CaliforniaHealth+ Advocates Policy Priorities for 2021
To advance an
equitable and anti-racist health care delivery system, CaliforniaHealth+ Advocates
commits to a policy platform that elevates the mission of California’s
community health centers and reduces racial health disparities existing in the
communities they serve.
that COVID-19 testing, treatment, and vaccine distribution recognizes the
higher burden of the disease in
disproportionately impacted communities – including Black, Asian and Pacific
Islander, Indigenous and Latinx persons – and places those groups at the center
of COVID-19 response and recovery.
and Access for All
pandemic significantly impacted the state’s fiscal health, risking years of
progress in expanding health care coverage, and the health of communities at
highest risk of COVID-19 exposure, transmission, and death, at a time when
access is needed most.
Grant every Californian the right to comprehensive health care coverage,
regardless of immigration status.
Maintain current telehealth access, including telephonic care,
to meet the comprehensive health needs of all persons and communities
while providing patients and providers with the necessary resources to
utilize virtual care by closing the digital divide.
Stand with consumer advocates to strengthen outreach and
enrollment retention systems to support those recently unemployed,
uninsured, and experiencing housing insecurities, in accessing programs of
Ensure that Medi-Cal changes, such as the
Medi-Cal pharmacy benefits transition, causes no harm to community clinics and health centers, the broader
safety-net, or the patients they serve.
Strengthen the behavioral health delivery system through improved provision,
integration, and coordination of mental health and substance use disorder
services in the primary care setting while also allocating the resources
needed to do this work.
Advance and protect the
Medi-Cal dental benefit while enhancing oral health innovations.
Support coordinated care and health services provided outside a clinic’s four walls to
special patient populations including homeless or farmworkers.
COVID-19 laid bare California’s worsening workforce
gaps. COVID-19 is taking a toll on the mental and physical well-being of care
teams and impacts workforce pipeline that further undermine health and economic
stability of predominately Black, immigrant, and rural communities.
Work with state and federal partners,
including HRSA Bureau of Health Workforce, to counter the shortage of
healthcare providers and promote a workforce reflecting patients’ diverse
race and ethnicity, culture, and language by securing funding for residency,
training, and loan repayment programs for nurse practitioners,
physicians assistants, physicians, and behavioral health professionals.
Support the next generation of providers
through improving provider licensing and connecting health care
workforce trainees to community health centers.
Advocate for training programs and
resources that address racial and implicit bias in healthcare.
Identify and promote educational,
retention, and leadership strategies to diversify health center leaders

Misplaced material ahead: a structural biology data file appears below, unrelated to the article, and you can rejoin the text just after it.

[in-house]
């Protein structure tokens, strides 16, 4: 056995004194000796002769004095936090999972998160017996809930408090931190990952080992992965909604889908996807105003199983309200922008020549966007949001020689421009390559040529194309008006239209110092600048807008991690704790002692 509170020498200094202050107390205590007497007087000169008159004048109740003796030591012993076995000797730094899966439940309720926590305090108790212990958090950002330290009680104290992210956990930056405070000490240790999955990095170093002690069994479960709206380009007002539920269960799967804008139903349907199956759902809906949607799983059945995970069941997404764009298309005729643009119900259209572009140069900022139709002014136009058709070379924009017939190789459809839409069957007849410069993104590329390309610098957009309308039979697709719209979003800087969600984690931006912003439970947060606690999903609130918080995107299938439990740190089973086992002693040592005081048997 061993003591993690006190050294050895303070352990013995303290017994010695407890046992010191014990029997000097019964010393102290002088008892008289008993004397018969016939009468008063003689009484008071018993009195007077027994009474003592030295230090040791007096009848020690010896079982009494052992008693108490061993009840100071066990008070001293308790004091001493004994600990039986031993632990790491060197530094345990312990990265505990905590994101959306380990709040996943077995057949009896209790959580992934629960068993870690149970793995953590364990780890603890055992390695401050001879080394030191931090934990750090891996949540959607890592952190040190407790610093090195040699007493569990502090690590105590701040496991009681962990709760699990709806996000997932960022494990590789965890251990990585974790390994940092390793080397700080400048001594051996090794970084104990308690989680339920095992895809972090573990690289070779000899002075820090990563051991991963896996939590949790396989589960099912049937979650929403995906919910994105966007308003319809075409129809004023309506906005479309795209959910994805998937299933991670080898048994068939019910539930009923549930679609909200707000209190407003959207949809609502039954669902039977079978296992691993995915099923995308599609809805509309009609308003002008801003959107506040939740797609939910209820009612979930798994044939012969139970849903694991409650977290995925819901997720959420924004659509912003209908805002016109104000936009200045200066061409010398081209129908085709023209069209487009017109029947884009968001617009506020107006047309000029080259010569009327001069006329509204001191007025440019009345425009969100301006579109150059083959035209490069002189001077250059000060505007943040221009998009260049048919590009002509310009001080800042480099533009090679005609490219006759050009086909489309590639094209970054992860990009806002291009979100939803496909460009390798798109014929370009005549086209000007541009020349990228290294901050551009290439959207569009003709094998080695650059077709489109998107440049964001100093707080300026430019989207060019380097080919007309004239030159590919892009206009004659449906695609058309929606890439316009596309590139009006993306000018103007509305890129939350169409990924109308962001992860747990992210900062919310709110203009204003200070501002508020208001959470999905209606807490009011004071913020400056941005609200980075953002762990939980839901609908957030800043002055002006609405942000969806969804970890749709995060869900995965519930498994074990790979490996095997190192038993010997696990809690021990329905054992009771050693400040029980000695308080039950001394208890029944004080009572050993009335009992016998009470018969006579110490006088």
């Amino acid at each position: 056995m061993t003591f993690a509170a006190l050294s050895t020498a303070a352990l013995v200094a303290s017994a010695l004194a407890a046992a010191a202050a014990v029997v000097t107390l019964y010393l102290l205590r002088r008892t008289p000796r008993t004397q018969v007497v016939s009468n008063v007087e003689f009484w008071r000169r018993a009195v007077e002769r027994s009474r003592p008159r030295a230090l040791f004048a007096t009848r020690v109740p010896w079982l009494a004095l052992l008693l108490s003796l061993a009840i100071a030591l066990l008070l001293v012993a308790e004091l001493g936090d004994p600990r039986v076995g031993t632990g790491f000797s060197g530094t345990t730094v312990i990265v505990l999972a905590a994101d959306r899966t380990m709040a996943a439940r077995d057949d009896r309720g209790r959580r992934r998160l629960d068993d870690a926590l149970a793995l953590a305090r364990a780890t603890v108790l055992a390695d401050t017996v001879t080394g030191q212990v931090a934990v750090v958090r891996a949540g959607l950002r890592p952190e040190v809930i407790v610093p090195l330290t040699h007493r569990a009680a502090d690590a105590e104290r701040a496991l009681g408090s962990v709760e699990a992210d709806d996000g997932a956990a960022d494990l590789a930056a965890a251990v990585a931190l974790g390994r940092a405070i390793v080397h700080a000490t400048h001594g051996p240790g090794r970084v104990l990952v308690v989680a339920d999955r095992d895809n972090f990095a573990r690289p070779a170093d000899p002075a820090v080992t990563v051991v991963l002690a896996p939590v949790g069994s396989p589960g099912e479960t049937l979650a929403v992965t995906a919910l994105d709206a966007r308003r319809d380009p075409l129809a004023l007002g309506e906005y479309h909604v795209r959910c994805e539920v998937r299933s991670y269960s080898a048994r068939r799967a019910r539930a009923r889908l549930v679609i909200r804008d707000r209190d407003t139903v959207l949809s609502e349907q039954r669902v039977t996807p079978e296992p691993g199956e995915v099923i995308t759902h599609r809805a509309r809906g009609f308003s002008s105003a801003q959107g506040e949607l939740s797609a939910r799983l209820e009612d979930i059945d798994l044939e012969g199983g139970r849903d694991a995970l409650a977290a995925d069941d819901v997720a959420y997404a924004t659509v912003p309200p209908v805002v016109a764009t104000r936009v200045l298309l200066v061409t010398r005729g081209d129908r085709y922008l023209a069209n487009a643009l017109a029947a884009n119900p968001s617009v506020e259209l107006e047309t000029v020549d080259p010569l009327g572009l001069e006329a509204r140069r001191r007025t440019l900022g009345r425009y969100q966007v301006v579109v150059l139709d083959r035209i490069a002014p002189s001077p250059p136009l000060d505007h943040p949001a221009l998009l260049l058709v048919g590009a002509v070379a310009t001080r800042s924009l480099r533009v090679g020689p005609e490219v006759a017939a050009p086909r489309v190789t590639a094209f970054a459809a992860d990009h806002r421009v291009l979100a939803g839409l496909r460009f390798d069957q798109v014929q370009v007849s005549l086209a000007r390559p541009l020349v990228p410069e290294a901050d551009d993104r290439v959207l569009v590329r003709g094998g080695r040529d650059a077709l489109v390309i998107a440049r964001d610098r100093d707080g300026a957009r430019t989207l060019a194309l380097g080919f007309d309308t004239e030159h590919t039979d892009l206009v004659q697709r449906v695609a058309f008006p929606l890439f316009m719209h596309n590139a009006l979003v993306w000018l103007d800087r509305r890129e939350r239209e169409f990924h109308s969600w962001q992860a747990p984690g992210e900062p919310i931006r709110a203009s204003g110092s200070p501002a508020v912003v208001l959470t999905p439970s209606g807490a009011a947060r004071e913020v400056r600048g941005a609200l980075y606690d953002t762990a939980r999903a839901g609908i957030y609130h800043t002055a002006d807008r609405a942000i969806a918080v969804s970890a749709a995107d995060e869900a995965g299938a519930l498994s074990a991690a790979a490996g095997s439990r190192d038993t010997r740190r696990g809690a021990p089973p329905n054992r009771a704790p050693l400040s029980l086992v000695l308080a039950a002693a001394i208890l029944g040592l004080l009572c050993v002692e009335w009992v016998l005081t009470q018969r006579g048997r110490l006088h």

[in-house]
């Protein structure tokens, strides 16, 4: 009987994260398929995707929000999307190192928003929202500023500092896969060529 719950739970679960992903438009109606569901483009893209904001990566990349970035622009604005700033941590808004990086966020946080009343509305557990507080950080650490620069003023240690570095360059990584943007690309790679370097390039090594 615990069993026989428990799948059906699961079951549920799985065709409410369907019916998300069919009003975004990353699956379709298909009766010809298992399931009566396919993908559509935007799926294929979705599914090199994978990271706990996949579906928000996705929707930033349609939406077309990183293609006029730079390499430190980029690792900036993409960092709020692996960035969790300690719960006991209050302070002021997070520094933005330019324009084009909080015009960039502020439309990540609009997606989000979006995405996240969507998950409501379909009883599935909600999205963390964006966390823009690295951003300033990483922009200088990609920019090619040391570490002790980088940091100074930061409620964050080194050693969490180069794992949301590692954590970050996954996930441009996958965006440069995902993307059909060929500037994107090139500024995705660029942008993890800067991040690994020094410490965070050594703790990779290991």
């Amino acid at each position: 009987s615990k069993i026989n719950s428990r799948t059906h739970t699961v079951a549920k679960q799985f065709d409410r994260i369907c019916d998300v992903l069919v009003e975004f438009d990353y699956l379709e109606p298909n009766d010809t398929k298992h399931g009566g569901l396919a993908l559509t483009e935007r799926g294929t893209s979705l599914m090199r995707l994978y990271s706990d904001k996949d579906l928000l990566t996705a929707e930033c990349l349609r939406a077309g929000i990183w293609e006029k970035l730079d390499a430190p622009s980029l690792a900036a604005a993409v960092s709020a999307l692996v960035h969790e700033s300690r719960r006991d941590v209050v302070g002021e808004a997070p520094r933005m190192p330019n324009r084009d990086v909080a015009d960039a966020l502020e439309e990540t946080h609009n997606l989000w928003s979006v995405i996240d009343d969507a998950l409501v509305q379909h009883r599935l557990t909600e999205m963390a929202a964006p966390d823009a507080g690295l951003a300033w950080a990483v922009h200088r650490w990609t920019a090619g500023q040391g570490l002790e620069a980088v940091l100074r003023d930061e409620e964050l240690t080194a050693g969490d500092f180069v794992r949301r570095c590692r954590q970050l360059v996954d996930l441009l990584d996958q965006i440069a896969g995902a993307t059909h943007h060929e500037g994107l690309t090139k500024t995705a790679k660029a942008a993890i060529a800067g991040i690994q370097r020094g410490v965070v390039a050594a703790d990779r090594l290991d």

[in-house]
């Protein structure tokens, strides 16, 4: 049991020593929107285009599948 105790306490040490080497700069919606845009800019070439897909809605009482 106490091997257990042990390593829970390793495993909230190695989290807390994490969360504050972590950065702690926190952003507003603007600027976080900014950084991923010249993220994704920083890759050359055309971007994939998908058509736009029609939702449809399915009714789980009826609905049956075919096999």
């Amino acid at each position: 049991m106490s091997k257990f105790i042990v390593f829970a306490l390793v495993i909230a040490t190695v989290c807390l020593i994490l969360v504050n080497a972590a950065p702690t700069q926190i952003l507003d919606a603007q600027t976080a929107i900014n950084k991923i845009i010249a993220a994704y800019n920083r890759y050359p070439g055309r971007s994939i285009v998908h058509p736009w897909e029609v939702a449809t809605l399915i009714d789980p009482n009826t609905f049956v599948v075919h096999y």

that are committed to creating an antiracist health care delivery system.
Explore opportunities to expand workforce
training programs in community colleges and occupational advancements for
allied health workforce, including medical assistants and community health
Center Viability that Values Community, Recognizes Racial Disparities, and
Addresses Social Determinants
centers are facing a perilous fiscal future that undermines COVID-19 response
and will stifle equitable economic recovery and increase health gaps across
Support federal funding strategies that guarantee the viability of
community clinics and health centers.
Strive for payment modernization that recognizes the role of every care
team member, allows health centers to provide culturally and linguistically competent care, and addresses
social determinants of health.
Advocate for equitable and transparent reimbursement policies and the
application of those policies in a standardized and timely fashion.
Improve the quality and delivery of care
by promoting healthcare innovations that center on Value-based Payment and shared
Continue to address health center operational challenges,
including FQHC program requirements, licensing and building standard
requirements, and Medi-Cal regulations that impact CHC success today
and into the future.
This pandemic, as well as climate change, has
worsened long standing racial inequities in education, housing, transportation,
food access and other social determinants of health. Intentional policy efforts
will be needed to right these wrongs and health centers must empower their
patients while guaranteeing they are at the center of solutions.
Promote policies that recognize racism as
a public health crisis.
Building on Census 2020 and My Vote. My
Health. campaigns, we commit to expand staff and patient advocacy and
support policies that promote civic engagement.
Support programs, policies, and data
collection systems that promote health equity and build capacity to
measure and address health disparities across racial and linguistic lines.
Support programs and policies that advance
equity in education, food access, housing, income, and
Prepare communities to be resilient in the
face of increasing impacts of climate change – wildfires and extreme heat
events - and support equitable distribution of state and federal resources
to prepare for and respond to natural disasters.